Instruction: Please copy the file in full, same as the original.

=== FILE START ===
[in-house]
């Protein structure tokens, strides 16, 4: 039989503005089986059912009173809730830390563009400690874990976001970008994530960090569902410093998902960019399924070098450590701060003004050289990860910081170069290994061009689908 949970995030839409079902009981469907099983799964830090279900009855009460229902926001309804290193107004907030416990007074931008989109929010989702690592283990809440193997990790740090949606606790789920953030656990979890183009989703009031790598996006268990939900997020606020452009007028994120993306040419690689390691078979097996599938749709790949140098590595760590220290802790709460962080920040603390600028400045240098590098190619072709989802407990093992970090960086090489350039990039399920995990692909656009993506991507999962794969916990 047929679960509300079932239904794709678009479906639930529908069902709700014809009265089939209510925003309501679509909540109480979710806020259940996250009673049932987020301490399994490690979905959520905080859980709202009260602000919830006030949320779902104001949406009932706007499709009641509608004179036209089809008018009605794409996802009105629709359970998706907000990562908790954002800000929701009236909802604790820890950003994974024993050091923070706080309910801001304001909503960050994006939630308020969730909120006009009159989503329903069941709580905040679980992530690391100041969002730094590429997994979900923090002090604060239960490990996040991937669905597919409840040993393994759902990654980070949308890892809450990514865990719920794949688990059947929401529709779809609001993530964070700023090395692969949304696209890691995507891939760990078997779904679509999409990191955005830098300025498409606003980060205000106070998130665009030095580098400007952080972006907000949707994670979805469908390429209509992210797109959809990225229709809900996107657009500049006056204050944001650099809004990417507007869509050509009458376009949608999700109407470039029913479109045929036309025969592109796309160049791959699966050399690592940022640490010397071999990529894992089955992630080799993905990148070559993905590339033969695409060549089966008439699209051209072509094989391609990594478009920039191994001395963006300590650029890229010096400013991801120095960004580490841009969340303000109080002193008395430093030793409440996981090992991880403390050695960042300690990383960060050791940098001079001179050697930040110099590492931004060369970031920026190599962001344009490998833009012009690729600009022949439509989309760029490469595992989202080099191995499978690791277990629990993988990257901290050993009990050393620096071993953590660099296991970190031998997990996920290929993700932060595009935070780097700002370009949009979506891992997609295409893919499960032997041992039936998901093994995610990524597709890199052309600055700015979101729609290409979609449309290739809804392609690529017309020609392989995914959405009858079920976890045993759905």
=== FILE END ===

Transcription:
[in-house]
């Protein structure tokens, strides 16, 4: 039989503005089986059912009173809730830390563009400690874990976001970008994530960090569902410093998902960019399924070098450590701060003004050289990860910081170069290994061009689908 949970995030839409079902009981469907099983799964830090279900009855009460229902926001309804290193107004907030416990007074931008989109929010989702690592283990809440193997990790740090949606606790789920953030656990979890183009989703009031790598996006268990939900997020606020452009007028994120993306040419690689390691078979097996599938749709790949140098590595760590220290802790709460962080920040603390600028400045240098590098190619072709989802407990093992970090960086090489350039990039399920995990692909656009993506991507999962794969916990 047929679960509300079932239904794709678009479906639930529908069902709700014809009265089939209510925003309501679509909540109480979710806020259940996250009673049932987020301490399994490690979905959520905080859980709202009260602000919830006030949320779902104001949406009932706007499709009641509608004179036209089809008018009605794409996802009105629709359970998706907000990562908790954002800000929701009236909802604790820890950003994974024993050091923070706080309910801001304001909503960050994006939630308020969730909120006009009159989503329903069941709580905040679980992530690391100041969002730094590429997994979900923090002090604060239960490990996040991937669905597919409840040993393994759902990654980070949308890892809450990514865990719920794949688990059947929401529709779809609001993530964070700023090395692969949304696209890691995507891939760990078997779904679509999409990191955005830098300025498409606003980060205000106070998130665009030095580098400007952080972006907000949707994670979805469908390429209509992210797109959809990225229709809900996107657009500049006056204050944001650099809004990417507007869509050509009458376009949608999700109407470039029913479109045929036309025969592109796309160049791959699966050399690592940022640490010397071999990529894992089955992630080799993905990148070559993905590339033969695409060549089966008439699209051209072509094989391609990594478009920039191994001395963006300590650029890229010096400013991801120095960004580490841009969340303000109080002193008395430093030793409440996981090992991880403390050695960042300690990383960060050791940098001079001179050697930040110099590492931004060369970031920026190599962001344009490998833009012009690729600009022949439509989309760029490469595992989202080099191995499978690791277990629990993988990257901290050993009990050393620096071993953590660099296991970190031998997990996920290929993700932060595009935070780097700002370009949009979506891992997609295409893919499960032997041992039936998901093994995610990524597709890199052309600055700015979101729609290409979609449309290739809804392609690529017309020609392989995914959405009858079920976890045993759905």